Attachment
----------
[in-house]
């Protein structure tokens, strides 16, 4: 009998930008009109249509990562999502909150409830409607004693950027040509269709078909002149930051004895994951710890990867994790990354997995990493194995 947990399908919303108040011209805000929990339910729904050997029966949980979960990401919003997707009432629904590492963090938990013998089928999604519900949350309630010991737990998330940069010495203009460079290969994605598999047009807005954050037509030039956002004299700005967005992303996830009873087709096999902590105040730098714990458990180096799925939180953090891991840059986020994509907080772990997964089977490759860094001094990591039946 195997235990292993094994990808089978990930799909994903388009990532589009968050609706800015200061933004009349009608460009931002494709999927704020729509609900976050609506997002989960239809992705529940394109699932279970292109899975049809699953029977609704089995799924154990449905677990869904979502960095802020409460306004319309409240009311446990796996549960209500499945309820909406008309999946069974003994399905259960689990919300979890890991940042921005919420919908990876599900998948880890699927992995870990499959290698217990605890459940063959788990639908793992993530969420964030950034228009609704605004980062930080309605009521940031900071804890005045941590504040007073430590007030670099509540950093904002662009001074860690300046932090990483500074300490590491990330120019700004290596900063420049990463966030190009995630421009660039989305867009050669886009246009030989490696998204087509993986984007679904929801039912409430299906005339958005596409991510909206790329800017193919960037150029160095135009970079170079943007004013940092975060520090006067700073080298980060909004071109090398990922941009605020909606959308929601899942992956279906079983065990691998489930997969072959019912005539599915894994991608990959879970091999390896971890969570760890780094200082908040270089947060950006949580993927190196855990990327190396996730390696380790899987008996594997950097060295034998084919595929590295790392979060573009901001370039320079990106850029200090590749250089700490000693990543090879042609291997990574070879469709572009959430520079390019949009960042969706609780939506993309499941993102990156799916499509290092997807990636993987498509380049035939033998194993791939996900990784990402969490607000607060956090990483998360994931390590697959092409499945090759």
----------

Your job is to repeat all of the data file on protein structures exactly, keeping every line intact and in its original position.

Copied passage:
[in-house]
């Protein structure tokens, strides 16, 4: 009998930008009109249509990562999502909150409830409607004693950027040509269709078909002149930051004895994951710890990867994790990354997995990493194995 947990399908919303108040011209805000929990339910729904050997029966949980979960990401919003997707009432629904590492963090938990013998089928999604519900949350309630010991737990998330940069010495203009460079290969994605598999047009807005954050037509030039956002004299700005967005992303996830009873087709096999902590105040730098714990458990180096799925939180953090891991840059986020994509907080772990997964089977490759860094001094990591039946 195997235990292993094994990808089978990930799909994903388009990532589009968050609706800015200061933004009349009608460009931002494709999927704020729509609900976050609506997002989960239809992705529940394109699932279970292109899975049809699953029977609704089995799924154990449905677990869904979502960095802020409460306004319309409240009311446990796996549960209500499945309820909406008309999946069974003994399905259960689990919300979890890991940042921005919420919908990876599900998948880890699927992995870990499959290698217990605890459940063959788990639908793992993530969420964030950034228009609704605004980062930080309605009521940031900071804890005045941590504040007073430590007030670099509540950093904002662009001074860690300046932090990483500074300490590491990330120019700004290596900063420049990463966030190009995630421009660039989305867009050669886009246009030989490696998204087509993986984007679904929801039912409430299906005339958005596409991510909206790329800017193919960037150029160095135009970079170079943007004013940092975060520090006067700073080298980060909004071109090398990922941009605020909606959308929601899942992956279906079983065990691998489930997969072959019912005539599915894994991608990959879970091999390896971890969570760890780094200082908040270089947060950006949580993927190196855990990327190396996730390696380790899987008996594997950097060295034998084919595929590295790392979060573009901001370039320079990106850029200090590749250089700490000693990543090879042609291997990574070879469709572009959430520079390019949009960042969706609780939506993309499941993102990156799916499509290092997807990636993987498509380049035939033998194993791939996900990784990402969490607000607060956090990483998360994931390590697959092409499945090759």